By Clint Thompson
The need for dry weather was a concern for specialty crop producers in North Alabama following a rainy February. The region received a substantial amount of precipitation last month with minimal sunshine. It created challenges for growers trying to maintain their winter vegetables and for those producers preparing to plant their spring crop.
“We’ve been wet. It’s kind of like, we’ll get a day and a half of not and then it’ll start raining. Some places are a little drier than others. Someone told me we had 10.5 inches of rain in February. That’s not good,” said Eric Schavey, regional Extension agent in Northeast Alabama. “We’re four or five weeks away from our last frost date which is around that April 15 mark. We’re ready to pull beds up, lay plastic and get ready for those first plantings to go in right at that first frost date. It’s important over the next couple of weeks that we get these four to five days without precipitation.”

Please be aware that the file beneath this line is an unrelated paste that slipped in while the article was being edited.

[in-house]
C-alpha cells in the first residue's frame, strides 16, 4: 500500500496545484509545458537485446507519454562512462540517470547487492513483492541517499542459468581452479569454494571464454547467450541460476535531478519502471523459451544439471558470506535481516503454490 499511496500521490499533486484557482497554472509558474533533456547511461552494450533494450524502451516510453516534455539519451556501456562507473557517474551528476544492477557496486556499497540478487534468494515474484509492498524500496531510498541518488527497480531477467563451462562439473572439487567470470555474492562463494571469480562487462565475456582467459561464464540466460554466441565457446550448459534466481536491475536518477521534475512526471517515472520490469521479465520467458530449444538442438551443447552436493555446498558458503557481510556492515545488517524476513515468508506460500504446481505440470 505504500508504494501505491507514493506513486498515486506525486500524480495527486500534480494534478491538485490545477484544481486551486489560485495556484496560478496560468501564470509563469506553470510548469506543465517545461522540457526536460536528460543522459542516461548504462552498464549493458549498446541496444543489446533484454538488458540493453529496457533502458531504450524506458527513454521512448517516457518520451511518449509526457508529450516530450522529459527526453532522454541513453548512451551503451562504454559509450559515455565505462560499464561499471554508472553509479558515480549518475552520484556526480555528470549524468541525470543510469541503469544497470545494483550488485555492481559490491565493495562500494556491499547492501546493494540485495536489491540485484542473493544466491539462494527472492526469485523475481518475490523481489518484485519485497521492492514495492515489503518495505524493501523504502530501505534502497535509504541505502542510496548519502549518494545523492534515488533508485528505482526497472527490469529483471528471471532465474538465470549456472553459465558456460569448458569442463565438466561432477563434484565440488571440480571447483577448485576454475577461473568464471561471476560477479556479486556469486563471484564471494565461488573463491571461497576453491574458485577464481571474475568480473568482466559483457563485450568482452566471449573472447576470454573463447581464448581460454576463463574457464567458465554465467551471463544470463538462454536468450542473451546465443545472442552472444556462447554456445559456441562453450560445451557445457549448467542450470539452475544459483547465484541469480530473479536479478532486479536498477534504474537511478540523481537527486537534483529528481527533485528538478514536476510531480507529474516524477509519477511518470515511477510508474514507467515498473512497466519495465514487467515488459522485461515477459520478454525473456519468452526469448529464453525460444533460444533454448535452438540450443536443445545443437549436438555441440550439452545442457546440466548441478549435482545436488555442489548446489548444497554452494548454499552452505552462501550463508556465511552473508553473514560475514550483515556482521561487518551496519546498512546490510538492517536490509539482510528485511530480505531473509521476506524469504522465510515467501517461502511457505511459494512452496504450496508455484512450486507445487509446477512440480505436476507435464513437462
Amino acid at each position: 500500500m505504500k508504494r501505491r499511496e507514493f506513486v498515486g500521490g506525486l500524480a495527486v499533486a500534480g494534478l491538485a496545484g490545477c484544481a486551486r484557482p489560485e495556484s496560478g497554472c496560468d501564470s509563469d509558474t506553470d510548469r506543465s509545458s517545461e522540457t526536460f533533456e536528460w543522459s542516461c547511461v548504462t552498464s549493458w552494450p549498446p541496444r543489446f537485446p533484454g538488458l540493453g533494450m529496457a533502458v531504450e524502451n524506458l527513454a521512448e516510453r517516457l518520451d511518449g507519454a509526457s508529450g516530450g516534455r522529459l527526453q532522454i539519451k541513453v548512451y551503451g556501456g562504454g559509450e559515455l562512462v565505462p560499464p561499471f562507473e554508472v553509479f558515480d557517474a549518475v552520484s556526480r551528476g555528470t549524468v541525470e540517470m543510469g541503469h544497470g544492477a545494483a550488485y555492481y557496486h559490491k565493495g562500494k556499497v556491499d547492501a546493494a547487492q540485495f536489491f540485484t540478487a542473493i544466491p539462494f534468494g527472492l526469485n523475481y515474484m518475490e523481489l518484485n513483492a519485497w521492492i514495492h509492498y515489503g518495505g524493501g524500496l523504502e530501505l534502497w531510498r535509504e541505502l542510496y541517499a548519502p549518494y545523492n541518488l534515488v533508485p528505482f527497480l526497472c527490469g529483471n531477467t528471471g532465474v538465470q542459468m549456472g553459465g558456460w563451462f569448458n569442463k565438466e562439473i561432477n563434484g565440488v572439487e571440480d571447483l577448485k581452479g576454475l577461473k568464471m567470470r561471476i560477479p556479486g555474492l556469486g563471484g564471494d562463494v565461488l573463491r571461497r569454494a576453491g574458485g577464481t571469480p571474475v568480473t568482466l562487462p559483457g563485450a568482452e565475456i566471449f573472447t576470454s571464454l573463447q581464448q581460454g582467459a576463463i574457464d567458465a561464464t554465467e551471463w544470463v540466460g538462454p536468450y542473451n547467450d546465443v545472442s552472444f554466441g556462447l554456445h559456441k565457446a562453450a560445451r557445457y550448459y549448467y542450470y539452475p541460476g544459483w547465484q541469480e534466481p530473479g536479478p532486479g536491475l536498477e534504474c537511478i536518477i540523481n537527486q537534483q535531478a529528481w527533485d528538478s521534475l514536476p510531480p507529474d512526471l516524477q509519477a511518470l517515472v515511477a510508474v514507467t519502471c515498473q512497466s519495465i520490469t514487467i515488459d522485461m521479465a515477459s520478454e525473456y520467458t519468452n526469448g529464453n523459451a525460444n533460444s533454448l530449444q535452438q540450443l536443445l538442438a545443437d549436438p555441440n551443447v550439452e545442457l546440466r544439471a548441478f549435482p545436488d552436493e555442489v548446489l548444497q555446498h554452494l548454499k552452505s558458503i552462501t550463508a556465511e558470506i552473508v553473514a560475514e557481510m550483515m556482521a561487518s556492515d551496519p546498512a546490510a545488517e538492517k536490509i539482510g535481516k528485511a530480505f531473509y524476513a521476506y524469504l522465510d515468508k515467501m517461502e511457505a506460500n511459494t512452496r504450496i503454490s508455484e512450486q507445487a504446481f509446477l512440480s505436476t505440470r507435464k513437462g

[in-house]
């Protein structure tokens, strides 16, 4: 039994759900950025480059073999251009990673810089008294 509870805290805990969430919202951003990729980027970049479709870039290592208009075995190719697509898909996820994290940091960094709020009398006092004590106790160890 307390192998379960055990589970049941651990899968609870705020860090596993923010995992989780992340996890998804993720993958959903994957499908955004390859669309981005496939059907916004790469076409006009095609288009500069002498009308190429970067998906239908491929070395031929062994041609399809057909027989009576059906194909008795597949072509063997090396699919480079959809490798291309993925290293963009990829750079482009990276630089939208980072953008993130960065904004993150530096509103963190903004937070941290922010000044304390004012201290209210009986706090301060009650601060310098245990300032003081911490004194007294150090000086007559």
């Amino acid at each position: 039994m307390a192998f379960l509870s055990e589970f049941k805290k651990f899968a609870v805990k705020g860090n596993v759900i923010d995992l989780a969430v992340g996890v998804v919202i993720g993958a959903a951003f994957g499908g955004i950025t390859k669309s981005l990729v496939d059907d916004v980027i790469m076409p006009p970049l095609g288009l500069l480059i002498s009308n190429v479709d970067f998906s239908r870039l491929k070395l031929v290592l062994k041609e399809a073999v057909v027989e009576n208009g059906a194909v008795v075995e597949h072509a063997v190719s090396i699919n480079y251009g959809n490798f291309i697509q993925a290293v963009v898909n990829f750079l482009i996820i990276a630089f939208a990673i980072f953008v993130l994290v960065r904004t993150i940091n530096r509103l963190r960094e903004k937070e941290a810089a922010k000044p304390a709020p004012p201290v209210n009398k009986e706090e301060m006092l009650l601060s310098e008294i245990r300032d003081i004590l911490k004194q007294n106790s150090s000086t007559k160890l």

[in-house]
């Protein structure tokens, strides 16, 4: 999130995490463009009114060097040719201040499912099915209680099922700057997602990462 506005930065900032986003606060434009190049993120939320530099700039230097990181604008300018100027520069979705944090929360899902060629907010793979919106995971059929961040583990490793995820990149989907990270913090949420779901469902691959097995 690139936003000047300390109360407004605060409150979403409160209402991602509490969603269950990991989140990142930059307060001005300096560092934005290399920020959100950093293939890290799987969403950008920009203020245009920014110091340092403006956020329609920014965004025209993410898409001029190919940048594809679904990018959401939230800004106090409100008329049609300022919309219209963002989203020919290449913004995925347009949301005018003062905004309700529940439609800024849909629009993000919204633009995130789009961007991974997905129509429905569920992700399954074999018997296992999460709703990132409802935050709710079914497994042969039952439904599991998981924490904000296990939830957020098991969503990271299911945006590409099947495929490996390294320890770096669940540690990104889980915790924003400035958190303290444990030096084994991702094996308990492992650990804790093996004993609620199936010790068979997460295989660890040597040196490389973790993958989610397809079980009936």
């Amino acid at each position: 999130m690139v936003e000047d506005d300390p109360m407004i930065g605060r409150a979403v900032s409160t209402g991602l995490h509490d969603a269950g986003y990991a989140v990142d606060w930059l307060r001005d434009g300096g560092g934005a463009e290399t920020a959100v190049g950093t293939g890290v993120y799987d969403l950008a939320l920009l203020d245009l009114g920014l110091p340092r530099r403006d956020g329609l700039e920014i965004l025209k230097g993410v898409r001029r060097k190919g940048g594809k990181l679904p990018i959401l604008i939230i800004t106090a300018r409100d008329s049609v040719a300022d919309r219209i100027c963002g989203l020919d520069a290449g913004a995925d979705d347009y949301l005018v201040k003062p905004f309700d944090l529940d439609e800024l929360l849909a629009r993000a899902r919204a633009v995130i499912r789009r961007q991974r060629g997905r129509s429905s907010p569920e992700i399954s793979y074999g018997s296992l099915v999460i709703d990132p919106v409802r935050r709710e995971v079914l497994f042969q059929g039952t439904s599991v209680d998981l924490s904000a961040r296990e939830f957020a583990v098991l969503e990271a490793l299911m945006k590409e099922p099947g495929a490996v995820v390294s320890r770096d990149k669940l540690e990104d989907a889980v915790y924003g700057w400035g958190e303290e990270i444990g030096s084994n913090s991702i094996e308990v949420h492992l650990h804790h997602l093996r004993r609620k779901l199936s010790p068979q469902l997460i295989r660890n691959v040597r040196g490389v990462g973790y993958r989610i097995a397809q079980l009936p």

Disease management is essential as well. With increased moisture usually comes an uptick in plant disease instances. But it complicates matters if growers cannot get in the field to apply fungicides.
“Any time you have cloudy, humid, wet conditions, that’s all conducive to disease, fungus and everything. The problem is, can we get out into a field to spray a fungicide? We need some consecutive days of no rain. We need that sunlight,” Schavey said.
According to last week’s release of the U.S. Drought Monitor, there is still sufficient moisture in the northeast region of Alabama.
“February is usually our coldest month. We haven’t had the cold temperatures consistent, but we’ve had wetter conditions,” Schavey said. “The drought monitor says January was our wettest January on record. We’re still about an inch and a half above normal. The problem is we’re getting all of this rain, we’re getting an inch and a half just coming and saturating everything. And we’re staying cloudy.”